Solid oxide electrolysis cell (SOEC) has the potential to be cost-effective, environmentally friendly, and highly efficient for the production of hydrogen from water. There are two types of SOECs, based on the electrolyte materials: oxygen ion conducting SOECs (oxygen-SOECs) and proton conducting SOECs (proton-SOECs).
Researchers in South Korea, with colleagues at Georgia Tech, have now developed an SOEC based on a mixed-ion conductor that can transport both oxygen ions and protons at the same time; they call it a “Hybrid-SOEC”. In a paper in the journal Nano Energy, the researchers reported that the hydrogen yield from their Hybrid-SOEC was 1.9 L per hour at a cell voltage of 1.5 V at 700 °C—four times higher hydrogen production efficiency of the existing high-efficient water electrolytic cells.
The proposed system has attracted much attention as a new promising option for the cost-effective and highly-efficient hydrogen production, as it shows excellent performance compared with other water-electrolysis systems, they said.
The work was led by Professor Guntae Kim in the School of Energy and Chemical Engineering at UNIST in collaboration with Professor Tak-Hyoung Lim of Korea Institute of Energy Research (KIER) and Professor Jeeyoung Shin of Sookmyung Women’s University.
An SOEC consists of two electrodes and a solid-state electrolyte; the solid-state electrolyte obviates the need to replenish lost electrolytes, while eliminating corrosion problems. SOECs also operate at relatively high temperatures (700-1000 °C), helping to offer reduced electrical energy consumption.
Existing SOEC electrolytes allow the transport of either only one of the hydrogen or oxygen ions to the other electrode. For SOEC electrolytes that transport oxygen ions, water electrolysis occurs at the anode and this results in the production of hydrogen. The SOEC electrolytes that transport hydrogen ions cause water electrolysis to occur at the cathode and this results in the production of oxygen. Here, hydrogen travels through the electrolyte to the anode.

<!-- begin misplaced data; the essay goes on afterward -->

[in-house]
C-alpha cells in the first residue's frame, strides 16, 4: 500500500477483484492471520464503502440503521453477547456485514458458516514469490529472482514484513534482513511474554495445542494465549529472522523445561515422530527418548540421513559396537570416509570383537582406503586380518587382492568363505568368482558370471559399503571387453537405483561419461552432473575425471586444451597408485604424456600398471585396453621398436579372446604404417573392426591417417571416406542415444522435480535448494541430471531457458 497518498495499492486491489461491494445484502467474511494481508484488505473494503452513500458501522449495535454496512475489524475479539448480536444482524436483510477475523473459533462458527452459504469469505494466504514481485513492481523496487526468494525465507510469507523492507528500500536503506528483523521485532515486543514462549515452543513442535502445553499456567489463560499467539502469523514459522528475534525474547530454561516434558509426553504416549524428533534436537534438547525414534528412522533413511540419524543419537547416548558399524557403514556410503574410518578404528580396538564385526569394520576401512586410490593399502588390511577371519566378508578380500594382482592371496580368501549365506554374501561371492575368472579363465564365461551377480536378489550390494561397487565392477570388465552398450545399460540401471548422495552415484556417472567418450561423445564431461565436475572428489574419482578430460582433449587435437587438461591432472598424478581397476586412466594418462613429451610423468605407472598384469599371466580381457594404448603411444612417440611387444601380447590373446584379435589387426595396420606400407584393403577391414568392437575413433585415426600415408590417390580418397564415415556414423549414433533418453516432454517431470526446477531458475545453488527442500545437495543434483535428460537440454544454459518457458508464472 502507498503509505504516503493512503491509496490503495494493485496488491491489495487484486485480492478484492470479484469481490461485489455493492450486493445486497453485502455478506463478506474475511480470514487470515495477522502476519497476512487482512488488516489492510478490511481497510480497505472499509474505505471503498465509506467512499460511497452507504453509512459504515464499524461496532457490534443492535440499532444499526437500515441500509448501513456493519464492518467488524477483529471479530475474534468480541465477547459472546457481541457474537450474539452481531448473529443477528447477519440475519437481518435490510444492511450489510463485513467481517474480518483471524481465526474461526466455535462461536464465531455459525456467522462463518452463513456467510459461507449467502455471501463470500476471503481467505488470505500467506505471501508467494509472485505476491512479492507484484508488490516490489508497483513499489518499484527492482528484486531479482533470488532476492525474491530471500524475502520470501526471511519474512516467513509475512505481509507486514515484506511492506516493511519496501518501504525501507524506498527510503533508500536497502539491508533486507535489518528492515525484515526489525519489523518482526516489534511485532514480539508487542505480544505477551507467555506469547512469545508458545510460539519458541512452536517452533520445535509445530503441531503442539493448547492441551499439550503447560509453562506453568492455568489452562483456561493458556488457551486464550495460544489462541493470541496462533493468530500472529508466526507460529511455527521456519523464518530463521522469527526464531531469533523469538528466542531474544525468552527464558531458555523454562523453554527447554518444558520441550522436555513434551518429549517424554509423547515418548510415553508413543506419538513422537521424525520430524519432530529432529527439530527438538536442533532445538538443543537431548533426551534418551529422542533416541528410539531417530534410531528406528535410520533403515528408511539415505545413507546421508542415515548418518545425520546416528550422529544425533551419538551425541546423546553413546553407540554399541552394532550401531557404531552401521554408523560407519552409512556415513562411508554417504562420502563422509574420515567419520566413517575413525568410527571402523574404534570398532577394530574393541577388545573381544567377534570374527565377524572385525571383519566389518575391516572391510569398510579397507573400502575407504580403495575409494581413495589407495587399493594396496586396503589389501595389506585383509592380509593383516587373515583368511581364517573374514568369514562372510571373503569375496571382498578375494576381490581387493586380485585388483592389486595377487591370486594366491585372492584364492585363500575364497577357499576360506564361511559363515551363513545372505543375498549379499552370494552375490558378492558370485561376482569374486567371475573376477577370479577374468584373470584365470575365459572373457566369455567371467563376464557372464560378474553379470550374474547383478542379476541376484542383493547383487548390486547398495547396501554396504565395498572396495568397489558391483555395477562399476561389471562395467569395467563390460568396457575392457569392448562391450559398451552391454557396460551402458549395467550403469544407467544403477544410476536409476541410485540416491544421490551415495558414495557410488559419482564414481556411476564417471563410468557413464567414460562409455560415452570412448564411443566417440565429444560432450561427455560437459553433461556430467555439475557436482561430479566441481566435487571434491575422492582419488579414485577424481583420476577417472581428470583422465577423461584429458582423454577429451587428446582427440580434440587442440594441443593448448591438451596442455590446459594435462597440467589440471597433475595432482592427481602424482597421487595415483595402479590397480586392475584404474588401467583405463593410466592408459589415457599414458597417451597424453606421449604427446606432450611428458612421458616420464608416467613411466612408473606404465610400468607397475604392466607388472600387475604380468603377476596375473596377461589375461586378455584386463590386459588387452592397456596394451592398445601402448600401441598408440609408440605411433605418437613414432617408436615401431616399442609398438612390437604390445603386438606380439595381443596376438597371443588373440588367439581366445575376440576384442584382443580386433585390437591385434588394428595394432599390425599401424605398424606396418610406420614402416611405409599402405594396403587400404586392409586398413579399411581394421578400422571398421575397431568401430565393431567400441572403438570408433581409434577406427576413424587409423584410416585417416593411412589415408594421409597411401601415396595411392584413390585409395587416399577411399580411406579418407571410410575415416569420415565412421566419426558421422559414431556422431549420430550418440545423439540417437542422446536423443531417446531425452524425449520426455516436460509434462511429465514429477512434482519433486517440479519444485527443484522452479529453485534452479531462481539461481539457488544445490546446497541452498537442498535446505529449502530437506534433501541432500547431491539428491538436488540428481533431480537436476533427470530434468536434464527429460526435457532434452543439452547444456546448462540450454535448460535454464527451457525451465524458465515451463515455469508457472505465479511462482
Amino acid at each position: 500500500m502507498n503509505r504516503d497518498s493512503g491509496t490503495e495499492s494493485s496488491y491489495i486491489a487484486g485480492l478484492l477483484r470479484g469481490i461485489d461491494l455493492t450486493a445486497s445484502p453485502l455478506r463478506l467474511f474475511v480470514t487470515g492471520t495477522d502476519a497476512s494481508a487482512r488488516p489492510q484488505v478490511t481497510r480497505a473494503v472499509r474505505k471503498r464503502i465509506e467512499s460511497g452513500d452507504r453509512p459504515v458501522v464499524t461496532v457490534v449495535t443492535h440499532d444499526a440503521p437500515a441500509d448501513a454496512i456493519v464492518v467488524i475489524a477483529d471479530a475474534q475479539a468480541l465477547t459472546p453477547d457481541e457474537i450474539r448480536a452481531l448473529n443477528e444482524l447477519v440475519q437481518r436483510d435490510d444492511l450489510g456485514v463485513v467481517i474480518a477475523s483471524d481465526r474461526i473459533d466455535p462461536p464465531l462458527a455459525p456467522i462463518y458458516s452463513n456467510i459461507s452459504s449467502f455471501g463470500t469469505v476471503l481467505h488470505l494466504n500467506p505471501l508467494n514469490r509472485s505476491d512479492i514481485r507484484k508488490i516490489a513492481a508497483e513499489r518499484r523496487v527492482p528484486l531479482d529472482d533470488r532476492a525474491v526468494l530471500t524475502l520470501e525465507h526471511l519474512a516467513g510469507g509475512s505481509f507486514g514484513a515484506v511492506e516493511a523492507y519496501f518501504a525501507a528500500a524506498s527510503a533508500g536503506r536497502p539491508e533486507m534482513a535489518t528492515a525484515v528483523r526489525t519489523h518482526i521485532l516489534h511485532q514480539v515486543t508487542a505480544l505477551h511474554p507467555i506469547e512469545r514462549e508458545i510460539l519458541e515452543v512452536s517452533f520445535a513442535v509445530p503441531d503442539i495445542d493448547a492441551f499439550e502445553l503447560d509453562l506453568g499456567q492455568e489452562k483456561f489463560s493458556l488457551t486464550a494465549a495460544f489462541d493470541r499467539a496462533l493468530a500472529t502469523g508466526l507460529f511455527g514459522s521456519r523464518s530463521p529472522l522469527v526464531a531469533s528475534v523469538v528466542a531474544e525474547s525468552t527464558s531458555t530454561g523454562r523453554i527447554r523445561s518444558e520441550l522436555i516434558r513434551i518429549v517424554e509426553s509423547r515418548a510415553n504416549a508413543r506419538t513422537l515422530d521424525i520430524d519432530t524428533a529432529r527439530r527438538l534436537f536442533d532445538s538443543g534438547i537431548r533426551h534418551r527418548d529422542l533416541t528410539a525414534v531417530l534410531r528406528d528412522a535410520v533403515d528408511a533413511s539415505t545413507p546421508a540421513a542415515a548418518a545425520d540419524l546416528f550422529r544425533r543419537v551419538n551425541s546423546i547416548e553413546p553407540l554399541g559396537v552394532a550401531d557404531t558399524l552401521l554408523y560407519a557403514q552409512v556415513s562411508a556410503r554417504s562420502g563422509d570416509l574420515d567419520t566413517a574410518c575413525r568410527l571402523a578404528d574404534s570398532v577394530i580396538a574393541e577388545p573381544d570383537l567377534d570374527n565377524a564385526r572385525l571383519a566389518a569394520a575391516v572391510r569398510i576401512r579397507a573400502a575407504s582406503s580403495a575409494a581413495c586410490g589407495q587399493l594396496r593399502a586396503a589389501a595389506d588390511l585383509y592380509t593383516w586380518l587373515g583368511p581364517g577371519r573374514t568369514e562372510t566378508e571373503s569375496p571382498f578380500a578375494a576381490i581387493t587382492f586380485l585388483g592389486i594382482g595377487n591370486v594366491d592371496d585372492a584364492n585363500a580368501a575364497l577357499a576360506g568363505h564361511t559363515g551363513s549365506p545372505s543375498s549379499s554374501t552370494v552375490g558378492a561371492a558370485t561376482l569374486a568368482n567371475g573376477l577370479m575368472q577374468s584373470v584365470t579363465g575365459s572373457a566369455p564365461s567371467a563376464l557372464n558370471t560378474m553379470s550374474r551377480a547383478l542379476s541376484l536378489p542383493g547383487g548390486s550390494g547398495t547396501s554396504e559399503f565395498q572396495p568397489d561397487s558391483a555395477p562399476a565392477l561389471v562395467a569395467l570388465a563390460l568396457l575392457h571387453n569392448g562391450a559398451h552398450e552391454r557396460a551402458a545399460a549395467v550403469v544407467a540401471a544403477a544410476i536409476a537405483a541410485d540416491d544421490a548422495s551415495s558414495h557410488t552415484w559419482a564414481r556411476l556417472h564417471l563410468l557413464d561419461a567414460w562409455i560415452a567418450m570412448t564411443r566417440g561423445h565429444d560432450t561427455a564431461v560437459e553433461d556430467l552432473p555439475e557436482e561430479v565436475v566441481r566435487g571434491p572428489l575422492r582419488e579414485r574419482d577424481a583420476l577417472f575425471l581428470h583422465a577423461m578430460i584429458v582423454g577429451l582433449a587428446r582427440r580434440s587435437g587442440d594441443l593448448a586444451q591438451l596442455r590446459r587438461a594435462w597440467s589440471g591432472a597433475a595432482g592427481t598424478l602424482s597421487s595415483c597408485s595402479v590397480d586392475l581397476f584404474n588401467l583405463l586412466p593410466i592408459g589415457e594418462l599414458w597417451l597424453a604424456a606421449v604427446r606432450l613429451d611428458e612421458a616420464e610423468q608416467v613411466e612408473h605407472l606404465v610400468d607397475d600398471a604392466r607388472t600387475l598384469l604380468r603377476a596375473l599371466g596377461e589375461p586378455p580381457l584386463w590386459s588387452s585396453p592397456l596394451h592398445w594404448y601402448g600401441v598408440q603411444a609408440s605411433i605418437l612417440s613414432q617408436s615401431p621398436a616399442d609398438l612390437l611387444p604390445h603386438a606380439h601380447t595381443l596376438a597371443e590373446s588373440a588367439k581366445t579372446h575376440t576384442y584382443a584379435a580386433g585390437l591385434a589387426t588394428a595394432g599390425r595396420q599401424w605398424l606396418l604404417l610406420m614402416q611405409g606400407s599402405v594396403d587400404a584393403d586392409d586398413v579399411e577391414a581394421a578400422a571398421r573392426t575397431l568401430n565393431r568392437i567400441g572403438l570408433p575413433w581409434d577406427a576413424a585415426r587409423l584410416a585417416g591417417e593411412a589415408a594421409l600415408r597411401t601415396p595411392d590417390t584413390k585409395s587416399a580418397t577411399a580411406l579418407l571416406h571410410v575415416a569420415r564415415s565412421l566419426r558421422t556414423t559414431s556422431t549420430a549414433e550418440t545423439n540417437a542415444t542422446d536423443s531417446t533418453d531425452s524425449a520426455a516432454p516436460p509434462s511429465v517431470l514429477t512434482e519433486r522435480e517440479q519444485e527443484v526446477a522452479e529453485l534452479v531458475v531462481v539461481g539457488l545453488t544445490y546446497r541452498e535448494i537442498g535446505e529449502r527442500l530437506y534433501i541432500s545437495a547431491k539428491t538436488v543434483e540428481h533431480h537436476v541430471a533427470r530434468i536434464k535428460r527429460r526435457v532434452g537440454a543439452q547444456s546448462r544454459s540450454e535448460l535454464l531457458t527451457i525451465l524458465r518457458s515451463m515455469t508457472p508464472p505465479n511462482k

The Hybrid-SOEC concept is based on the mixed ionic conducting electrolyte, allowing water electrolysis to occur at both hydrogen and air electrodes.
Theoretically, using electrolytes that transport both hydrogen and oxygen ions allows the production of two electrolysis products—hydrogen and oxygen—on both sides of the cell. This could improve hydrogen production rate greatly. In the study, the research team focused on the control of properties of electrolytes.
In comparison to other SOECs and representative water-electrolysis devices reported in the literature, the proposed system demands less electricity for hydrogen production, while exhibiting outstanding electrochemical performance with stability. Moreover, the Hybrid SOEC exhibits no observable degradation in performance for more than 60 hours of continuous operation, implying a robust system for hydrogen production.
By controlling the driving environment of the hydrogen ion conductive electrolyte, a mixed ion conductive electrolyte in which two ions pass can be realized. In Hybrid-SOEC where this electrolyte was first introduced, water electrolysis occurred at both electrodes, which results in significant increase in total hydrogen production.—Junyoung Kim, lead author
Junyoung Kim, Areum Jun, Ohhun Gwon, Seonyoung Yoo, Meilin Liu, Jeeyoung Shin, Tak-Hyoung Lim, Guntae Kim (2017) “Hybrid-solid oxide electrolysis cell: A new strategy for efficient hydrogen production,” Nano Energy, Volume 44, Pages 121-126 doi: 10.1016/j.nanoen.2017.11.074